• Vanessa DaCosta

How to make the most of video counselling during Covid-19

During this time when we have been asked to engage in social distancing, we have had to learn new and creative ways to interact with others. Thankfully, technology has allowed us to creatively interact with others and engage in activities of daily living. Whether we have participated in virtual workout classes or watched movies with our friends via Netflix Party we have come to rely upon on our devices to get us through these challenging times. Why should that be any different for how we access and utilize supports? Even before social distancing and self-isolation, many therapists have offered video counselling as it can be a flexible alternative for individuals with busy schedules, who live remotely or who are differently-abled. Most if not all therapists are now offering video or phone counselling to their clients to provide continued services for individuals who need support or those who want to continue in their therapeutic journey's. Video counselling can be just as beneficial and effective as in-person counselling and according to researchers video sessions have similar satisfaction and clinical outcomes compared to in-person sessions (Richardson et al. 2009). Video counselling also allows for more accessibility and convenience allowing individuals to attend appointments from the amenity of their homes. Switching to or starting video counselling can certainly lead to mixed emotions for individuals and everyone will have different preferences and comfort with it. Regardless of how we feel about it, certain things in our control can assist in making it a more comfortable and pleasurable experience. 1. Set a Time and Place for your Appointments Book your sessions during a time that makes the most sense to you and your lifestyle. Try to pick a time when there are fewer distractions and when you will be able to fully concentrate and engage in the session. For example, scheduling an appointment during dinner when you live with multiple people may not be helpful. Have your session in a part of your home that allows you to have privacy and quiet so that you feel comfortable speaking with your therapist openly and honestly without worrying who may be listening. If you don't have space or are not sure if you can guarantee privacy ask your roommate or partner to listen to music (with headphones) or go for a walk during your session. Using headphone during your session also ensures no one can hear the full conversation. 2. Limit Distractions Use this time for you! Think of this appointment as another way to engage in self-care and limit the number of interferences going on around you. Ensure other devices are off or muted, turn off notifications and remove any distractions from your environment! 3. Check Battery Life & Connections Ensure the device you are using has plenty of battery life or that it is plugged in to avoid your device turn off during the session. Check that your internet connection is working properly and avoid having sessions in areas with poor signals. It is always a good idea to test out the video platform before your session so that you can troubleshoot any issues you may have. 4. Be Flexible Being flexible about the process and recognizing that things may not go accordingly can ease any anxiety you may be experiencing. Video counselling is not perfect and you may experience difficulties during your session including connection issues for example. Discussing what could go wrong during the session with your therapist ahead of time can lead to the development of a contingency plan including using an alternative method or rescheduling the appointment. 5. Be Willing to Provide Feedback If you are willing to provide your therapist with feedback about what is or isn't working or be open about your feelings it can create an opportunity for the two of you to work through these challenges and grow. It can also lead to building new skills and tools and feeling more confident in your ability to assert yourself. Your therapist wants to help you and by providing them with any feedback allows them to be aware of your needs and to collaboratively work with you to meet those needs. Whether you are thinking about it, trying it for the first time or returning to it it's important that your therapist speaks to you about the benefits and risks of engaging in video counselling and that you understand the process. Your therapist also has a responsibility to ensure that your sessions are confidential and secure. Your mental health and well-being are important especially now in this difficult time of uncertainty and isolation and video counselling can certainly be one way to get support! This is a learning process for all of us so take your time and ask questions to ensure you get the most of your experience!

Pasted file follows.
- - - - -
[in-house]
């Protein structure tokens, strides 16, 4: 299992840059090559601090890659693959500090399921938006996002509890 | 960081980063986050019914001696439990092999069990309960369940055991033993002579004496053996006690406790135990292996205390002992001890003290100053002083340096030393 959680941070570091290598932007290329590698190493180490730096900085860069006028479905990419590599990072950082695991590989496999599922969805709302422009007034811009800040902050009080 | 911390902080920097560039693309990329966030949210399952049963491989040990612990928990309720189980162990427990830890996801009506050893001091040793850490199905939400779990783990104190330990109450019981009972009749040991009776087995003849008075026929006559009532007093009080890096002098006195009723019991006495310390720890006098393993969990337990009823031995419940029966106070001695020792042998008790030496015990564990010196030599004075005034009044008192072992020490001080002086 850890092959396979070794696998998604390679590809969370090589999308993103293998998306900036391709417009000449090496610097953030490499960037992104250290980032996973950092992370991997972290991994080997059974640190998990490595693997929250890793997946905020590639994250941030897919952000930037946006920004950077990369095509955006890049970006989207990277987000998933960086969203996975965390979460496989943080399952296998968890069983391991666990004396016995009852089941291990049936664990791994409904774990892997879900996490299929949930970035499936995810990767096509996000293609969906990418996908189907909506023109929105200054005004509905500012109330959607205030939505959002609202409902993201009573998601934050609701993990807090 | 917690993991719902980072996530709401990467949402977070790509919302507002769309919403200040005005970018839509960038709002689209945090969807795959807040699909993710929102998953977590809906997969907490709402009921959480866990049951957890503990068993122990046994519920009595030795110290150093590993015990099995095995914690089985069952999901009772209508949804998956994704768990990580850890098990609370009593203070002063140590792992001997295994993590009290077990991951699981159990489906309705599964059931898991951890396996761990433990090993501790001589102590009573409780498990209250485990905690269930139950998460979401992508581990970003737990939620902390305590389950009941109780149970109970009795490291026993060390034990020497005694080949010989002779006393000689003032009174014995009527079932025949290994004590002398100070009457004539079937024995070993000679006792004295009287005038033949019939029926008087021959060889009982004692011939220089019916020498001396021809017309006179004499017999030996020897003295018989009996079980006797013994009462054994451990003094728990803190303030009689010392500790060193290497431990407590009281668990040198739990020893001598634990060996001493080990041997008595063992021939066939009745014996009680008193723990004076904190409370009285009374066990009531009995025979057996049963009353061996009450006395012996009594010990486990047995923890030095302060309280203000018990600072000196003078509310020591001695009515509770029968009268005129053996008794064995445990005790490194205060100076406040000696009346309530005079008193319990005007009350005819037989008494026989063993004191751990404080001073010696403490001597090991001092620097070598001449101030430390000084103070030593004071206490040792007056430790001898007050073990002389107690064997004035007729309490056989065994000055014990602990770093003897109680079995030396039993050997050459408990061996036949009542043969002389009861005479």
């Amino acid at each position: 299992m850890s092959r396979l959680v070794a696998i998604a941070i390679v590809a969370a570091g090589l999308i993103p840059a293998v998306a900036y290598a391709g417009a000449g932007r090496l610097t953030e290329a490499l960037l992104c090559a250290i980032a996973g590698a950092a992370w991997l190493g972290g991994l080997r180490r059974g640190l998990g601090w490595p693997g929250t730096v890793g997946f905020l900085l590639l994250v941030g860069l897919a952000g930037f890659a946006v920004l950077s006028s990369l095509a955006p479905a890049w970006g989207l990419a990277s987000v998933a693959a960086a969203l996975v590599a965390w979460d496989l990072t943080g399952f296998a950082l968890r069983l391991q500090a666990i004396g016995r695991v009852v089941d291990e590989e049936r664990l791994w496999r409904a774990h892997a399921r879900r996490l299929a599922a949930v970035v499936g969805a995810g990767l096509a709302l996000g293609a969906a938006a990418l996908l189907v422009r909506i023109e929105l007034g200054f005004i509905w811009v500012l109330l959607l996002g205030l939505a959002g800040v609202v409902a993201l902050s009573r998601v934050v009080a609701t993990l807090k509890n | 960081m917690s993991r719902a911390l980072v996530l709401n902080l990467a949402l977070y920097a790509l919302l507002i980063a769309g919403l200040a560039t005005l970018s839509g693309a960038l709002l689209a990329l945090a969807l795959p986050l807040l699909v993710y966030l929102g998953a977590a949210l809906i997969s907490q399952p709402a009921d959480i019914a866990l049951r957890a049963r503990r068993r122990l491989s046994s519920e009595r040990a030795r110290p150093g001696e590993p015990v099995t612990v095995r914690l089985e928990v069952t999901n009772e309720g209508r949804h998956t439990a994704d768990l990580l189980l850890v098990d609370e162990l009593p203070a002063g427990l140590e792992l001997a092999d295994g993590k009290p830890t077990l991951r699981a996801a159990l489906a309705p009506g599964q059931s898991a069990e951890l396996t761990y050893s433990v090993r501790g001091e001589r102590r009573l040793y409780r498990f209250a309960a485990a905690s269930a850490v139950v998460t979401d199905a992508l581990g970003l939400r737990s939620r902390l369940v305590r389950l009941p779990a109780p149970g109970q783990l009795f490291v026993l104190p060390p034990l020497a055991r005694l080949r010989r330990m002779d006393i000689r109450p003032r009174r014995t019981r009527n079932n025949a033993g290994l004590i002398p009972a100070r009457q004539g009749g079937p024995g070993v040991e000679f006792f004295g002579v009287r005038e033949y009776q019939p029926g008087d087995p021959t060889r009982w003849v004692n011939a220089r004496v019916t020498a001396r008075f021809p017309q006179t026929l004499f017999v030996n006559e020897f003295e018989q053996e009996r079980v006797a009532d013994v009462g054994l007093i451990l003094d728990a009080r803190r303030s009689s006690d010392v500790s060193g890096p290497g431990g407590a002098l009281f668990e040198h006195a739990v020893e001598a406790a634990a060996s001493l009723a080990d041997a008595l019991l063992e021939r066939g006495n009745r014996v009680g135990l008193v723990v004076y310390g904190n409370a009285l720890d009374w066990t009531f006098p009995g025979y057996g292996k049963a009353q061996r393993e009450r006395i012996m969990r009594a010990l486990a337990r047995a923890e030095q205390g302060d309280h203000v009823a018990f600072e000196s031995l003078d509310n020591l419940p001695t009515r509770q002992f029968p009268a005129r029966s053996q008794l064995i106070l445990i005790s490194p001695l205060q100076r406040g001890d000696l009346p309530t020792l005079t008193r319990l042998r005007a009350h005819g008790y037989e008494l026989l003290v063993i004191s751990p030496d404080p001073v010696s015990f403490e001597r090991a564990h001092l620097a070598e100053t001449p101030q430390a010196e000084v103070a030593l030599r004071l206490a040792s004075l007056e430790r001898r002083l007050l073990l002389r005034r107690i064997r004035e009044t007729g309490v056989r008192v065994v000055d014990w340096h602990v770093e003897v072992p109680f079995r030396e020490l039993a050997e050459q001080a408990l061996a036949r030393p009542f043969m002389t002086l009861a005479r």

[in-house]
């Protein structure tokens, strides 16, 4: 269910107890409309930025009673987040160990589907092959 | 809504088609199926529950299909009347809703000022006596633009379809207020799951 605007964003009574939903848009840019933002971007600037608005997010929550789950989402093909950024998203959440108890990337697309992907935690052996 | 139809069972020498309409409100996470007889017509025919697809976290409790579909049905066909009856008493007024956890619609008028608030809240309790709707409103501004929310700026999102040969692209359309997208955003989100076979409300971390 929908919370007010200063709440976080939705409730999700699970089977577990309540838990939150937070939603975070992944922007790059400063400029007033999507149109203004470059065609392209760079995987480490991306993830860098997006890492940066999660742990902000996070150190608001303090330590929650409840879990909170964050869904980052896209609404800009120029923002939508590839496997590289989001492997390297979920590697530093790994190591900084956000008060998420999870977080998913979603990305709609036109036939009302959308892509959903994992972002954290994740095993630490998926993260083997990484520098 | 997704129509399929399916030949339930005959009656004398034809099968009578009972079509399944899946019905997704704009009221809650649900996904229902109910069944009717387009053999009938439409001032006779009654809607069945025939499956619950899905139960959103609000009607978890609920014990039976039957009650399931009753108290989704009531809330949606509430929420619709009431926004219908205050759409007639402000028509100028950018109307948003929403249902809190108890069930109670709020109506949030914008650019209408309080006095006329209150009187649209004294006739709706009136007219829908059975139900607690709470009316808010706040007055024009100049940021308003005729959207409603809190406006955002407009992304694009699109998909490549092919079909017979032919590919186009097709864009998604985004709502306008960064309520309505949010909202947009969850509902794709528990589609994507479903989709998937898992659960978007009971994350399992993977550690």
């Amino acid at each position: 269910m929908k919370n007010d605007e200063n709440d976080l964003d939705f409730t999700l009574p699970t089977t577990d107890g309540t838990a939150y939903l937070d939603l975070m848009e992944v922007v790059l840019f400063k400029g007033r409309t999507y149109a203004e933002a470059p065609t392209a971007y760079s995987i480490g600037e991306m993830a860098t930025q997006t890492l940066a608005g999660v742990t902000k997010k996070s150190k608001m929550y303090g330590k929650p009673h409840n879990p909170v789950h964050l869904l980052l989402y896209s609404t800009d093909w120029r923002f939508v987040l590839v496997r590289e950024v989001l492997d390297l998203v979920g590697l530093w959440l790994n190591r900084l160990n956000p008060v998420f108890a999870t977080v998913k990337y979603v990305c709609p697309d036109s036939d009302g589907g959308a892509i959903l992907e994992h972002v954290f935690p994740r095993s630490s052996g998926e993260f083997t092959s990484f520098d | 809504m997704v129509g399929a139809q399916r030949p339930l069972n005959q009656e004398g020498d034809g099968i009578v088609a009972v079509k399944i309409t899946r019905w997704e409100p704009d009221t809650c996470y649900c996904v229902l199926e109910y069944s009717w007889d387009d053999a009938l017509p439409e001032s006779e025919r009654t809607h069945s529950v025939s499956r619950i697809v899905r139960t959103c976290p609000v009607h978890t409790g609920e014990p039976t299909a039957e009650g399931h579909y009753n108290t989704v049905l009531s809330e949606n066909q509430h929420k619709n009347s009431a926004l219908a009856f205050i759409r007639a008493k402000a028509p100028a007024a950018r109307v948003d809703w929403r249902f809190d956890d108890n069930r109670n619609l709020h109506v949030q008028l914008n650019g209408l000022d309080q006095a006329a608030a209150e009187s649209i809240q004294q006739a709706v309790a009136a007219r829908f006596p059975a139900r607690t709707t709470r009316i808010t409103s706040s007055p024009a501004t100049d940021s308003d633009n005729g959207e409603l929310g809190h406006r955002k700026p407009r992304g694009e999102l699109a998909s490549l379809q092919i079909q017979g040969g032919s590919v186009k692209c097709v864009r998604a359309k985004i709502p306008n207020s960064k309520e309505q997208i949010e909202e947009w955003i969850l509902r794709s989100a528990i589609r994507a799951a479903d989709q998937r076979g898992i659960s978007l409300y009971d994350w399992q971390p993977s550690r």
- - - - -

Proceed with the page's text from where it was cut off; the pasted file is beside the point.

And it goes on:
References Richardson, Lisa K., B. Christopher Frueh, Anouk L. Grubaugh, Leonard Egede, and Jon D. Elhai. “Current Directions in Videoconferencing Tele-Mental Health Research.” Clinical Psychology: Science and Practice 16, no. 3 (2009): 323–338.

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